Logo of Big Brother Mouse, publishing books in Laos

We've got students from pre-school to young adult

Would you like to help? We make school fun for everybody!

Lao children learn a counting game.After many years of planning and construction, Big Sister Mouse opened in June 2016. It's a school; we have pre-school for ages 3 to 5, plus grades 1 to 5. But it's not like other schools.

For young children, we follow the official Lao curriculum but in a more interactive way than most schools. We have a strong focus on reading, and we make school enjoyable. (In Dec. 2017 we asked students how many of them would like the school day to be an hour longer; 100% voted in favor. Now, from 4:00 to 5:00 each afternoon, theychoose from a selection of engaging activities which include dance, construction toys, board games, and acting.)

It works: Most children learn to read in first grade. More importantly, they learn to love reading. We often use games, story-telling, and hands-on activities. In this picture, a visitor and an older student play an arithmetic game with two second-graders. They all learn some English from visitors, as well as improving number skills.

Lao students and visitors practice English.New teachers at our school don't arrive with the skills for this style of learning. They spend an apprenticeship period, anywhere from a month to a year, during which we help them develop everything from from basic skills such as reading with comprehension, math, computer use, and English, to important life skills such as perseverance, problem-solving, and group cooperation. Gradually they are integrated into classroom teaching.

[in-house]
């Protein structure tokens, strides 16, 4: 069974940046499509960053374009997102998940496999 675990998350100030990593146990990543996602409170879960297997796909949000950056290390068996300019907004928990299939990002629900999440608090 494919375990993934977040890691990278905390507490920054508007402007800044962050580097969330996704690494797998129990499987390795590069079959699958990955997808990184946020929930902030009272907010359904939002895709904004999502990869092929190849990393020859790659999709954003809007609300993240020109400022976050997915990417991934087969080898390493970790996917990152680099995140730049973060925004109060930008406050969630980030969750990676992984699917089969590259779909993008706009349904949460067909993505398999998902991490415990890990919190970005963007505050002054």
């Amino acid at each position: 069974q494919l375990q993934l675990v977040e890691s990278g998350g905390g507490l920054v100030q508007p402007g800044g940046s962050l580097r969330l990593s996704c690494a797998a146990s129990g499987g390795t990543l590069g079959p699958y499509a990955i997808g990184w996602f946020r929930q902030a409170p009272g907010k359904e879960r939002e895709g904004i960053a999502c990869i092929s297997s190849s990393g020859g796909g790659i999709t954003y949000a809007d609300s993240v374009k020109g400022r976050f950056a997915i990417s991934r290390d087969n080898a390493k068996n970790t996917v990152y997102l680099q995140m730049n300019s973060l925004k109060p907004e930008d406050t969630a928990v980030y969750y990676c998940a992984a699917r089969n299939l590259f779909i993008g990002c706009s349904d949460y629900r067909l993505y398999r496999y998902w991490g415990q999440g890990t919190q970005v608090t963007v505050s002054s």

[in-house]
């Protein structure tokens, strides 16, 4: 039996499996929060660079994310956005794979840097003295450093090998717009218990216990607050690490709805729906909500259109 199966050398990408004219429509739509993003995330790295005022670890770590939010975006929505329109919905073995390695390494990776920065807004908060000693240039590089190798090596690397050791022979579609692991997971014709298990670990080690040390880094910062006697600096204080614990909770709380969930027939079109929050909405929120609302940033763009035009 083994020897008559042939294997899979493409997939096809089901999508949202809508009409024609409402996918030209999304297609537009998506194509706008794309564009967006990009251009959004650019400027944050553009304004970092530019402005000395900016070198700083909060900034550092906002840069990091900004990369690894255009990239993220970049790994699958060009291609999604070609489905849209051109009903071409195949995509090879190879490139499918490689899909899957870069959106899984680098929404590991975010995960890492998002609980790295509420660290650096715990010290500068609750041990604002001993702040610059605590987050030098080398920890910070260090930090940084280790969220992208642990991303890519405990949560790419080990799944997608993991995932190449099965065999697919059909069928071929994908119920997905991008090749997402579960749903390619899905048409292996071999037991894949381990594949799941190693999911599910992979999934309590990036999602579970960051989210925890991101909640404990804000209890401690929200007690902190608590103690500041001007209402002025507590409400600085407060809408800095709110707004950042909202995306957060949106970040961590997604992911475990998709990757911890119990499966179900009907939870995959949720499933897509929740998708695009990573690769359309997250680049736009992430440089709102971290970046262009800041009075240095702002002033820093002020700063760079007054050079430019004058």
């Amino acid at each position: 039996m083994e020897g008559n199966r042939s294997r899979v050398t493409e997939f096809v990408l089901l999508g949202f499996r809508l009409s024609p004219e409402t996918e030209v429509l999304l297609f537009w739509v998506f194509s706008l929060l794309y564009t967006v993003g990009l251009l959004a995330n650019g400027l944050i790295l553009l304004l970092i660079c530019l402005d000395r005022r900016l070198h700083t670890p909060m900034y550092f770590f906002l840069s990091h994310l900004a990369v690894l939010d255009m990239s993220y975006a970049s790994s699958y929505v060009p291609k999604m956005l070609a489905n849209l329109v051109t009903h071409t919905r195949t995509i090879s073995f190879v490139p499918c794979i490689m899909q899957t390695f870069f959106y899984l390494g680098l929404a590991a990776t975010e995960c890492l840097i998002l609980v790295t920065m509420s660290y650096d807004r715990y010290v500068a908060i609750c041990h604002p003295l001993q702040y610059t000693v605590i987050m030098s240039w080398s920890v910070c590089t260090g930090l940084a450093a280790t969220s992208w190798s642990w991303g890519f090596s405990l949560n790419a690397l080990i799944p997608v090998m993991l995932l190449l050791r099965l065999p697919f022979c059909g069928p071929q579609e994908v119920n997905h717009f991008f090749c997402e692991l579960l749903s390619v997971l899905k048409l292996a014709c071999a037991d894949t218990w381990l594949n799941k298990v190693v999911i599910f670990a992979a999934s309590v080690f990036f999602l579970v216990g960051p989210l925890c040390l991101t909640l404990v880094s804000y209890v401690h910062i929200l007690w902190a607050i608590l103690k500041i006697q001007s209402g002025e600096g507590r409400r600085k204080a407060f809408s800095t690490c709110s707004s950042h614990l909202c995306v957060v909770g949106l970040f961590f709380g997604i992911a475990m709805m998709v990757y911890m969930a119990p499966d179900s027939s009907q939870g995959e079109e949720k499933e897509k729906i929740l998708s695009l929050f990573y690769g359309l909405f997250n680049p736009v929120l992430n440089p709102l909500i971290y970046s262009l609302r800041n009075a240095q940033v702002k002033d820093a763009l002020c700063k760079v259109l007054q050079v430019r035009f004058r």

Visitors help. English practice with visitors. In this photo, several young adults practice English conversation, one-on-one, with travelers who have volunteered for a day.

Preschool children and adults learn Lao sign language.We have strong interaction between different age groups. Children who have learned something help their classmates who didn't yet get it. This doesn't slow them down; on the contrary, it reinforces their own learning. Young-adult students frequently lead activities with children, too, and we're continually creating new games and activities. In the third photo, two members of our staff who are deaf demonstrate sign language to a group which includes pre-schoolers, older students, and a visitor.

Occasionally visitors have gone an extra lap. If this 22-second Youtube video perks you up as much as it did our children, you'll have a great time.

If you're in Luang Prabang, please enjoy a day in the countryside with us! We provide lunch and transportation. (More about volunteering). Current details are always posted at our shop in Luang Prabang.